I wore my Zac Posen dress once around my bedroom for an hour. Rest assured I didn’t have an extra grand under my cushion for a Zac Posen dress. At the time, I was an intern at a big time modeling agency. I got paid in air kisses and I saved up to splurge on a venti cup on Fridays. However, one of the major perks of a being a girl in this position…Samples. Samples flew around like candy. Try ons that the showroom never picked up, “trade” the models didn’t want, you name it. However, my bounty usually came in the form of jeans from the irregular pile and promotional t shirts. One day, my lovingly abusive boss called me into his office. “Are you a 2? You’re like a 2 right? But you’re short. Whatever, try this on see if it fits you.” He held this perfect dress against me, audibly assessing if I’d do it justice. “This would be good on a really high booty like yours,” he says, continuing his special brand of compliments. I tried the dress on, honestly thinking my eccentric boss just wanted some entertainment. I went into the bathroom an intern, I came out Naomi Campbell. The dress was mine. I may have died for a tiny stretch of time. It was all mine, garment bag and all. To be completely transparent, I was never a huge Zac Posen fan. I had a casual appreciation for Zac Posen – that is until someone offered him to me for free. He may not have been my favorite, but it was certainly better than anything else I had going on. Ryan Gosling may not be my dream man, but I do a lot worse on a regular basis so I would never kick him out of bed. With that said, this experience had a lot more to do with the show than with Zac himself. I was all about the show. This was my first time seeing something on a runway…on Carmen freaking Kass no less and owning it. Carmen’s legendary clavicle peeking through this baby pink princess of a dress. The strobe lights lovingly hitting every panel of satin. This was pre-Lincoln Center Fashion Week when the show part of the show still mattered.
For all my appreciation, my Zac Posen never saw the light of day. I attended a few semi worthy events, but they never felt quite good enough for my dress. No one was important enough to have a Zac Posen dress worn to their birthday party. No gallery opening, magazine party earned the right. Usher’s plus one invitation to the Grammy’s never showed up so I couldn’t wear it there. My perfect dress lived in a canvas garment bag. That canvas garment bag lived on the top shelf of my closet; looking down at my inferior clothes, judging them. Just having it there in my closet did it for me. My dress was the first time I made the connection between seemingly trivial possession and emotion. This one piece of clothing carried with it overwhelming pride. Pride, as I came to understand, is an enigmatic thing; equal parts damaging and empowering. I attached my Posen to a peak moment of pride in my life. Not because I was particularly proud of how I attained it – it was put in my lap, but proud of how it identified me. The dress was a manifestation of the woman I intended to be one day. For all the underpay, all the unopened bills and grilled cheese sandwich dinners – I was still the kind of girl who had a Zac Posen runway dress ready to go at a moments notice. It was a reaffirmation that at least one part of who I wanted to be is already real. I loved being that young, that excited about the grown up I was becoming. Clothes can also be bookmarks, saving a place in your life that you’re going to want to revisit one day.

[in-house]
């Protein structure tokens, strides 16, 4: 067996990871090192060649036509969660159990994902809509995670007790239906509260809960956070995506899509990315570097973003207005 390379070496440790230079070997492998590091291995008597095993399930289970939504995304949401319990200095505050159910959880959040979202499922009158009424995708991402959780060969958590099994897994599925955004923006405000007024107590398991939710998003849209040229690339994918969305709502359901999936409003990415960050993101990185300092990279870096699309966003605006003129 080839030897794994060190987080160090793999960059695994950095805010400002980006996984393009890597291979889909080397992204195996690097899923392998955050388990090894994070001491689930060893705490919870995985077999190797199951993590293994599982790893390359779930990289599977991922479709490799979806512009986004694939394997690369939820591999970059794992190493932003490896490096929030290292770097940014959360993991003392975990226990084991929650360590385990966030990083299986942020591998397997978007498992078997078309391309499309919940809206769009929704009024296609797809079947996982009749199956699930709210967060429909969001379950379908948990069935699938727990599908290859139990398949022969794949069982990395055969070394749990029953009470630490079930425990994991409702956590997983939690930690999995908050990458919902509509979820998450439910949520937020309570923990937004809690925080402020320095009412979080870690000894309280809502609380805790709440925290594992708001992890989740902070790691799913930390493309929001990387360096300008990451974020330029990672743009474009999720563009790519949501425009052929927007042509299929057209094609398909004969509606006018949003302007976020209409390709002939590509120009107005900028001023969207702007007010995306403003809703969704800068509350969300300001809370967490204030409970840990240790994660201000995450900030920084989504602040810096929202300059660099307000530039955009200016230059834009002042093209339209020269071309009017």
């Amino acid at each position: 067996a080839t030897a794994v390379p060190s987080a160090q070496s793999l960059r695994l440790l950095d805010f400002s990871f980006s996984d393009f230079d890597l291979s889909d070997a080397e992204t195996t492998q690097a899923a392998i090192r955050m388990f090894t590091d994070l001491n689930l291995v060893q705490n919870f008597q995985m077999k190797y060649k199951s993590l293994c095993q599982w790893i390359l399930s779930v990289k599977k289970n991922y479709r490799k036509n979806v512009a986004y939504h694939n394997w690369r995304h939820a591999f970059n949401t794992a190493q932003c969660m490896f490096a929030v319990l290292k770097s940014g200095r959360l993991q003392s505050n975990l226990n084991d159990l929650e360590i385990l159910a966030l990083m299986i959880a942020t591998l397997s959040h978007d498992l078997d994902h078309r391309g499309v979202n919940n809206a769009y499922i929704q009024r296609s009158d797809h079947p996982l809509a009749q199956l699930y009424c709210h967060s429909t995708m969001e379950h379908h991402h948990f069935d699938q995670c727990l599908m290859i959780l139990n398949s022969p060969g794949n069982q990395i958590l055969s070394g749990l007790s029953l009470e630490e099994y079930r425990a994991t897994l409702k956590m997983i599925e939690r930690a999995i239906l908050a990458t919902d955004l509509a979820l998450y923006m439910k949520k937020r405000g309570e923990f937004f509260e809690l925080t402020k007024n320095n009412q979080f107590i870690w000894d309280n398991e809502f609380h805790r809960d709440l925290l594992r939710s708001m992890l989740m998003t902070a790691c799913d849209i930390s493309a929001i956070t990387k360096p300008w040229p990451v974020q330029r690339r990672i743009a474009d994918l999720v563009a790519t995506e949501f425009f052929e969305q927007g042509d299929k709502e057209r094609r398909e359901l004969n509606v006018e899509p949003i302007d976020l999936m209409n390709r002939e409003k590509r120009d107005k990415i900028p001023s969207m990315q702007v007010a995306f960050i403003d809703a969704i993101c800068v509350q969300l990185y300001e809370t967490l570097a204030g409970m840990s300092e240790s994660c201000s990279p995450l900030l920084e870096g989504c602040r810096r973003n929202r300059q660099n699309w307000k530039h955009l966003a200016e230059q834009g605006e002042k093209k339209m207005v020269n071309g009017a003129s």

Aside from the one time I tried it in on in my bedroom to make sure it still loved me, we never made it work. Life moved on and we both grew older. The reality of adulthood brought with it demons like rent, health insurance, and food. For about two years in my early twenties, I went through a seasonal cycle of scrambling for clothing, electronics or non-vital organs I could sell online. I ultimately sold my baby pink princess on eBay to a lucky buyer in Toronto. I used to imagine the life my dress was living; Attending a Canadian wedding, being taken to a parents anniversary dinner maybe. But alas, I’d never know how she was or if her owner was treating her well. I got $175 for the dress. I had faith that countless pieces would find their way from a runway to my closet in the future. It’s been ten years and thus far ‘countless’ is a vast overstatement. With age came new priorities and the number and value of names in my closet hasn’t been a major one. With maturity came a personal sense of style, also changing how I assessed value.
We never know how life, the talents we discover, the people we kiss, the clothes we wear will define us as we get older. They all come together eventually, either in line with our intentions or in defiance of them. I’ve become the woman I intended to be and as it turns out that woman would never wear a pink satin dress.